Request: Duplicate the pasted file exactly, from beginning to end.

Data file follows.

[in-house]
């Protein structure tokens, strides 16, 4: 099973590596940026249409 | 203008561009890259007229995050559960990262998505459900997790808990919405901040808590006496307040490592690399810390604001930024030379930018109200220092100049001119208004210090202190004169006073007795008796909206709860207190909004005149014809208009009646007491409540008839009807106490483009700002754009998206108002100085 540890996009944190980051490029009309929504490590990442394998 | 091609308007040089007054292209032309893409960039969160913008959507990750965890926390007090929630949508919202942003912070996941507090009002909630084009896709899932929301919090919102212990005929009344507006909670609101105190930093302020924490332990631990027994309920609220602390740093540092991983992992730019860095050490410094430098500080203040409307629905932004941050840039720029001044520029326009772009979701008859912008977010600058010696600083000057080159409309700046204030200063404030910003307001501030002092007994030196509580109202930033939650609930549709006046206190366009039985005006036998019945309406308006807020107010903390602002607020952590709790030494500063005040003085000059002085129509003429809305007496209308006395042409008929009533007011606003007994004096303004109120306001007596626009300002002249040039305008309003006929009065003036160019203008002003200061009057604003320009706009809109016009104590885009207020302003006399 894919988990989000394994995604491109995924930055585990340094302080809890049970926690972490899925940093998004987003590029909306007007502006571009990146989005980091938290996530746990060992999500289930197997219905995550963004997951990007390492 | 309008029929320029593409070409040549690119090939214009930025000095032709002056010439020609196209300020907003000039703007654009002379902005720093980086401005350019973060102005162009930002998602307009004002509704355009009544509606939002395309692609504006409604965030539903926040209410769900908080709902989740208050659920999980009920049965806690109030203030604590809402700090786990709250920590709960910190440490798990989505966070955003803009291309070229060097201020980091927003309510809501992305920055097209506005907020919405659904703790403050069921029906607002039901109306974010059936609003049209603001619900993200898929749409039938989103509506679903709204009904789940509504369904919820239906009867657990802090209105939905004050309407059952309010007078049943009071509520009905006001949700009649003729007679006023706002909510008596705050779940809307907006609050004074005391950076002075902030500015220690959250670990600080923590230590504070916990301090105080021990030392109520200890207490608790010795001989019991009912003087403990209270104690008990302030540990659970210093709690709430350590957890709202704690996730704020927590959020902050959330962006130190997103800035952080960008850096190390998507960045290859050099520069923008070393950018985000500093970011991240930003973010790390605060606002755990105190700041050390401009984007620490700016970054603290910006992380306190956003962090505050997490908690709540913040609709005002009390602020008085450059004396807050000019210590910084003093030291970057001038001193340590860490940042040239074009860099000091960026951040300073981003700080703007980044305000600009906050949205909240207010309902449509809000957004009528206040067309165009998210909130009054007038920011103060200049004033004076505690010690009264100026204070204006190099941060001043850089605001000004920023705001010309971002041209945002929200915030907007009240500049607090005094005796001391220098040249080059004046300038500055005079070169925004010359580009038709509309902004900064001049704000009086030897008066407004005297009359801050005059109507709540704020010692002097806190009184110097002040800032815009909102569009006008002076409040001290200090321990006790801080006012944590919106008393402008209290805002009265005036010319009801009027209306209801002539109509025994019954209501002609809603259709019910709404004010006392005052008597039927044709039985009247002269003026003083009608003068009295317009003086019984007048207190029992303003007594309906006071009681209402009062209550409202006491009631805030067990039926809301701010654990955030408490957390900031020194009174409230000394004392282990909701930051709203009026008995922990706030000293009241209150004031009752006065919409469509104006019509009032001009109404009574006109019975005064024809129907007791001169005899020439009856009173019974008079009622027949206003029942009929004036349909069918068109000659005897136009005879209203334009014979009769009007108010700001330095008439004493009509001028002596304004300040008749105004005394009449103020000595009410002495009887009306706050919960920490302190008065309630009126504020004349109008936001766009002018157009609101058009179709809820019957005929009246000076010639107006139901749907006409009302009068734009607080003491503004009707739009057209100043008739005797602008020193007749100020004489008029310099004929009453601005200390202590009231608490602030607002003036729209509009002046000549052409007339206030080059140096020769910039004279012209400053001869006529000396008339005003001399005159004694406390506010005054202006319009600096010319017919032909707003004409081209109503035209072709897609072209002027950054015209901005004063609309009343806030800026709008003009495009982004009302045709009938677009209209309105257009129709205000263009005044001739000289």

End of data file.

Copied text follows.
[in-house]
């Protein structure tokens, strides 16, 4: 099973590596940026249409 | 203008561009890259007229995050559960990262998505459900997790808990919405901040808590006496307040490592690399810390604001930024030379930018109200220092100049001119208004210090202190004169006073007795008796909206709860207190909004005149014809208009009646007491409540008839009807106490483009700002754009998206108002100085 540890996009944190980051490029009309929504490590990442394998 | 091609308007040089007054292209032309893409960039969160913008959507990750965890926390007090929630949508919202942003912070996941507090009002909630084009896709899932929301919090919102212990005929009344507006909670609101105190930093302020924490332990631990027994309920609220602390740093540092991983992992730019860095050490410094430098500080203040409307629905932004941050840039720029001044520029326009772009979701008859912008977010600058010696600083000057080159409309700046204030200063404030910003307001501030002092007994030196509580109202930033939650609930549709006046206190366009039985005006036998019945309406308006807020107010903390602002607020952590709790030494500063005040003085000059002085129509003429809305007496209308006395042409008929009533007011606003007994004096303004109120306001007596626009300002002249040039305008309003006929009065003036160019203008002003200061009057604003320009706009809109016009104590885009207020302003006399 894919988990989000394994995604491109995924930055585990340094302080809890049970926690972490899925940093998004987003590029909306007007502006571009990146989005980091938290996530746990060992999500289930197997219905995550963004997951990007390492 | 309008029929320029593409070409040549690119090939214009930025000095032709002056010439020609196209300020907003000039703007654009002379902005720093980086401005350019973060102005162009930002998602307009004002509704355009009544509606939002395309692609504006409604965030539903926040209410769900908080709902989740208050659920999980009920049965806690109030203030604590809402700090786990709250920590709960910190440490798990989505966070955003803009291309070229060097201020980091927003309510809501992305920055097209506005907020919405659904703790403050069921029906607002039901109306974010059936609003049209603001619900993200898929749409039938989103509506679903709204009904789940509504369904919820239906009867657990802090209105939905004050309407059952309010007078049943009071509520009905006001949700009649003729007679006023706002909510008596705050779940809307907006609050004074005391950076002075902030500015220690959250670990600080923590230590504070916990301090105080021990030392109520200890207490608790010795001989019991009912003087403990209270104690008990302030540990659970210093709690709430350590957890709202704690996730704020927590959020902050959330962006130190997103800035952080960008850096190390998507960045290859050099520069923008070393950018985000500093970011991240930003973010790390605060606002755990105190700041050390401009984007620490700016970054603290910006992380306190956003962090505050997490908690709540913040609709005002009390602020008085450059004396807050000019210590910084003093030291970057001038001193340590860490940042040239074009860099000091960026951040300073981003700080703007980044305000600009906050949205909240207010309902449509809000957004009528206040067309165009998210909130009054007038920011103060200049004033004076505690010690009264100026204070204006190099941060001043850089605001000004920023705001010309971002041209945002929200915030907007009240500049607090005094005796001391220098040249080059004046300038500055005079070169925004010359580009038709509309902004900064001049704000009086030897008066407004005297009359801050005059109507709540704020010692002097806190009184110097002040800032815009909102569009006008002076409040001290200090321990006790801080006012944590919106008393402008209290805002009265005036010319009801009027209306209801002539109509025994019954209501002609809603259709019910709404004010006392005052008597039927044709039985009247002269003026003083009608003068009295317009003086019984007048207190029992303003007594309906006071009681209402009062209550409202006491009631805030067990039926809301701010654990955030408490957390900031020194009174409230000394004392282990909701930051709203009026008995922990706030000293009241209150004031009752006065919409469509104006019509009032001009109404009574006109019975005064024809129907007791001169005899020439009856009173019974008079009622027949206003029942009929004036349909069918068109000659005897136009005879209203334009014979009769009007108010700001330095008439004493009509001028002596304004300040008749105004005394009449103020000595009410002495009887009306706050919960920490302190008065309630009126504020004349109008936001766009002018157009609101058009179709809820019957005929009246000076010639107006139901749907006409009302009068734009607080003491503004009707739009057209100043008739005797602008020193007749100020004489008029310099004929009453601005200390202590009231608490602030607002003036729209509009002046000549052409007339206030080059140096020769910039004279012209400053001869006529000396008339005003001399005159004694406390506010005054202006319009600096010319017919032909707003004409081209109503035209072709897609072209002027950054015209901005004063609309009343806030800026709008003009495009982004009302045709009938677009209209309105257009129709205000263009005044001739000289």